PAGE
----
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Archive for March, 2010


My Roasted Chicken Phase

I’ve always known I like to eat things in phases. I remember, for instance, the first time I had a peanut butter and jelly sandwich at my neighbor’s house; fireworks were going off in my mouth — sweet and salty fireworks. I was only seven, maybe eight at the time, but I was convinced that I could eat pb&j’s for the rest of my life and be very happy. We didn’t have pb&j at my house. The closest thing we had was Dibis wa Tahini (دبس و طحينة), which is essentially carob molasses mixed with tahini sauce, served with warm pita bread for dunking. It was good; a less glamorous, slightly messier version of a pb&j, but still not the same. I’ll have to blog about this sometime.

I’ve gotten better about changing things up. My food blog definitely helps with this, but I still find myself cooking favorites every now and then. Lately, it’s been this chicken. It’s not just any chicken, it’s roasted chicken. Actually, it’s roasted chicken that’s been smothered in butter mixed with Herbs de Provence and it’s absolutely delicious. In fact, I don’t think it’s humanly possible to make this dish only once. It’s too good.

I can’t count the number of times I’ve made this chicken in the past month, but I own up to it: My name is Tony, and I’m addicted to this roasted chicken.

mise en place

There are only three ingredients to this recipe; five if you count the salt and pepper separately. It’s simple and that’s part of its appeal. What makes this dish taste incredible, however, is the chicken. It’s imperative, if you want fireworks to go off, that you use good quality bone-in, skin-on chicken breast. I think there’s a wide-spread illusion that boneless, skinless chicken is more convenient. It’s not. I say this because I was under that illusion for a really long time; twenty two years, to be exact. Bone-in, skin-on is tastier and just as convenient. In fact, if I didn’t have to tuck butter underneath the skin, I would claim that I could make this dish with one hand tied behind my back. On that note, let me tell you about the butter.

soft butter

Butter, as any French person will tell you, makes everything taste amazing. I use it sparingly, partly because I haven’t been blessed with the French gene to metabolize butter into thin air, but also because I’m accustomed to using extra virgin olive oil (it’s in my Middle Eastern blood). For this dish, however, butter is important. You want to use softened butter so that you can mix in Herbs de Provence to make a delectable herb cream to spread underneath the skin of each chicken breast. As the skin begins to crisp in the hot oven, the butter will continuously baste, help develop flavor and thus keep the meat incredibly moist.

quick! hide ze buttah!
ready to roast

Before the chicken goes into the oven, you want to make sure that it is seasoned well on both sides with salt and pepper, and that your oven is preheated to 450 degrees.

roasted chicken

Some people like to eat the skin because it tastes amazing, and I agree (even though it’s not the healthiest thing in the world). If I think about it too much, Pleasure and Reason appear out of nowhere and start arguing from opposite shoulders. Pleasure usually crawls over and knocks Reason around pretty badly. Reason will eventually strike back, punching Pleasure a couple times in the guts while muttering medical jargon after each blow. Eventually though, Pleasure laughs it off and knocks Reason into oblivion. That’s how it usually ends, to the delight of my cheering taste buds. To avoid this drama, I’ve come up with a compromise for myself. Out of the four chicken breasts that come in the family-size pack, I eat one piece with the skin on. I store the remaining three in the refrigerator, without the skin, for sandwiches, salads, and pasta throughout the week. This works for me, and also seems to keep Pleasure and Reason in check.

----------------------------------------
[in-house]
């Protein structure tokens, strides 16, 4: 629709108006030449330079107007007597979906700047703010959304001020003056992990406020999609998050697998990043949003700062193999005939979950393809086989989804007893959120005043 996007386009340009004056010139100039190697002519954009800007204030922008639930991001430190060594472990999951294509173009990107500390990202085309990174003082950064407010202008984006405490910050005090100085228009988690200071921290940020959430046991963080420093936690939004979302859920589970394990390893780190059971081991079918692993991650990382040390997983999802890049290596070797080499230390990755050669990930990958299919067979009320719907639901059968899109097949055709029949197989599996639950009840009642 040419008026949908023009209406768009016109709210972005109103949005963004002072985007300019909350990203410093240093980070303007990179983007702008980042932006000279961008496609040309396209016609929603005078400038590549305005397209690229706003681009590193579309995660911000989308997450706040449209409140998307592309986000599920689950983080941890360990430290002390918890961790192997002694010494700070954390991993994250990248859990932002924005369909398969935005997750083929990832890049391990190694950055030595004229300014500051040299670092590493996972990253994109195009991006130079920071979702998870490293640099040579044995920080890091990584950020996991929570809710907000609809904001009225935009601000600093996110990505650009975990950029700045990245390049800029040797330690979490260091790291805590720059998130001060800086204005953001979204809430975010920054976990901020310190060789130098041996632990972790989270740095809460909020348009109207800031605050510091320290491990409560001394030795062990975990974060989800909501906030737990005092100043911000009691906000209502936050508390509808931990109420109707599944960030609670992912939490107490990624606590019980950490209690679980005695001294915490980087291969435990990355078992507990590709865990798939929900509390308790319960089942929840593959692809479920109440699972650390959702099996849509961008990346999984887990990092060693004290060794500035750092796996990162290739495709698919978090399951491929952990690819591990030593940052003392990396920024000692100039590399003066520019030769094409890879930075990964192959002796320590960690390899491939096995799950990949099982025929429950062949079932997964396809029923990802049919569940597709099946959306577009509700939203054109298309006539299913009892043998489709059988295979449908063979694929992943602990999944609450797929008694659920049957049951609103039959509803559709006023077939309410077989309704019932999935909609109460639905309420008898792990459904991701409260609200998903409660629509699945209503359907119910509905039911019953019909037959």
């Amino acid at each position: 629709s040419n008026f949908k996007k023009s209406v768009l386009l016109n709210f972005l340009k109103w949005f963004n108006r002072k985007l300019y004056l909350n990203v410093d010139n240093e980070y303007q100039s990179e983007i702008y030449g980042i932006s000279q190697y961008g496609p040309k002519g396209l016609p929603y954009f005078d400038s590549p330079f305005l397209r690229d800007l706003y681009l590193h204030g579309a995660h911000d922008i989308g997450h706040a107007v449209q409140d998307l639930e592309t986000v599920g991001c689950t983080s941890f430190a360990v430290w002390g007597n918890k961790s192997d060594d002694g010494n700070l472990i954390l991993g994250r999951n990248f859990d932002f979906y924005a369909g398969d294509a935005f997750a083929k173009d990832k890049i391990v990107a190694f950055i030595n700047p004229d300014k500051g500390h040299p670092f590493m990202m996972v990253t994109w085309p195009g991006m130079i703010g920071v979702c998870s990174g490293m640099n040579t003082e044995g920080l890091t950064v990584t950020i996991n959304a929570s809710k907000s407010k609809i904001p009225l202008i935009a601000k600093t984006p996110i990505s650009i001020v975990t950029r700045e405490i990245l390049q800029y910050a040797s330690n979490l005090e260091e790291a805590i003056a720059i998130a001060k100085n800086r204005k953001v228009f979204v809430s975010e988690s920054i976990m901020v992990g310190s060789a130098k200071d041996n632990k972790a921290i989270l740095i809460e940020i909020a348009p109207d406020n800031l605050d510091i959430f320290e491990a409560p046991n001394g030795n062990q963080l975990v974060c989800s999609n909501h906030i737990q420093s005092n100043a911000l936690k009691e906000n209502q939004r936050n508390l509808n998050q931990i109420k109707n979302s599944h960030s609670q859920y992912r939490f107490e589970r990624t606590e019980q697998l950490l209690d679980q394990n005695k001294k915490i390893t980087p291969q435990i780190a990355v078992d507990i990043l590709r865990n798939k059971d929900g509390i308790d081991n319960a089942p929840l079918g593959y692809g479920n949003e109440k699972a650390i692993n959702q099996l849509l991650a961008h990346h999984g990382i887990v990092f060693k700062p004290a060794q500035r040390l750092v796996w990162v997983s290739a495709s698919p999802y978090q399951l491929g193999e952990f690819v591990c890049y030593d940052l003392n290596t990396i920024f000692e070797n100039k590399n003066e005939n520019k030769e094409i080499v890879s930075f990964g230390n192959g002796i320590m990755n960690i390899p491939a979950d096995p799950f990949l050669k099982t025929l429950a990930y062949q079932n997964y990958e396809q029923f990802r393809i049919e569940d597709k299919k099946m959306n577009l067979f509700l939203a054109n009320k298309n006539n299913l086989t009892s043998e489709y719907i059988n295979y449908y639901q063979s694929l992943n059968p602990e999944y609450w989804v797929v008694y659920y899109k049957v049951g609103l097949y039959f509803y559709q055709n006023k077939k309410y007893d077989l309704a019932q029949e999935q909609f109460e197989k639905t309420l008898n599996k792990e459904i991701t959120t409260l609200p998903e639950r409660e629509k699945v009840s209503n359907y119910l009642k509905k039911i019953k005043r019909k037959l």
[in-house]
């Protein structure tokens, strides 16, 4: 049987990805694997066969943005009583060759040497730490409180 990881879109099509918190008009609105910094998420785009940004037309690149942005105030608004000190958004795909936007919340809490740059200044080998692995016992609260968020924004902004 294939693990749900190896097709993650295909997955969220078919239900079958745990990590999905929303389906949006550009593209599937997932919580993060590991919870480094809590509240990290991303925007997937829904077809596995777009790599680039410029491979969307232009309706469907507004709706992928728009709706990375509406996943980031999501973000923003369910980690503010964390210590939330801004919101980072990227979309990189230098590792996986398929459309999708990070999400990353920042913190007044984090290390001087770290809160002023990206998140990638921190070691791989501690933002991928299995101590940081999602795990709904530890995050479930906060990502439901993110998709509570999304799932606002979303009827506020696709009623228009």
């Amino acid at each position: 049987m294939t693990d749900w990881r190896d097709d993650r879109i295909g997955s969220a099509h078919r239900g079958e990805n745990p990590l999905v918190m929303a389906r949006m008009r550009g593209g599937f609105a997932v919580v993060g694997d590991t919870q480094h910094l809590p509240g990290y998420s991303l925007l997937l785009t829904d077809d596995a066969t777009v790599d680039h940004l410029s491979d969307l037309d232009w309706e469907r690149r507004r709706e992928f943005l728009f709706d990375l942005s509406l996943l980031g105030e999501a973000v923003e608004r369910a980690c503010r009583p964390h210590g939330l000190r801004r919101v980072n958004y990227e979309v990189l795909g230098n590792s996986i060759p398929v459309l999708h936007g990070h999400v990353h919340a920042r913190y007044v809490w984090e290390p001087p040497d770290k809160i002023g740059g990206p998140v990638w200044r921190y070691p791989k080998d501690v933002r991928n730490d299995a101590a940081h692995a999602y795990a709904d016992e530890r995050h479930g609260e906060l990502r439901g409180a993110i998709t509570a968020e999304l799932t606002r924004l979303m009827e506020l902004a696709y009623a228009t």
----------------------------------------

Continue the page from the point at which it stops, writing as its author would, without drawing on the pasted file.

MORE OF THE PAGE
Roasted Chicken Breast

Yields 4 servings

Components

  • 4 chicken breasts, bone-in skin-on
  • 3 tbsp unsalted butter, room temperature
  • 1 1/2 tbsp herbs de provence
  • salt and pepper

Putting them all together

  1. Preheat oven to 450 degrees F.
  2. Take out the chicken breasts from the refrigerator 10-15 minutes prior to roasting.
  3. Mix softened butter with herbs de provence and a little salt and pepper, to taste.
  4. Very gently slide your finger in between the skin of the chicken, making sure it doesn’t fall apart.
  5. Spread a quarter of the butter/herb mixture under the skin of each breast.
  6. Sprinkle the top and bottom of each breast with salt and pepper.
  7. Place the chicken breasts breast-up on a baking sheet and roast in the oven for 25-30 minutes or until the skin is crispy golden brown, and the juices run clear.

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clear juices = ready to eat

Boeuf Bourguignon: an homage to Julia Child

Do you remember the game where you get to name one person, dead or alive, to hang out with for a day? If I were to play that game right now, I would chose Julia Child, and the first thing I would tell her is thank you. Then I would hug her, if that’s allowed.

Since that’s only a game, however, I thought I’d express my gratitude to the great Julia Child in a blog post hoping that in some cosmic and mysterious way she’ll be reading from wherever she is; probably in a version of culinary paradise where she has more duck fat and copper pots than any mortal would know what to do with.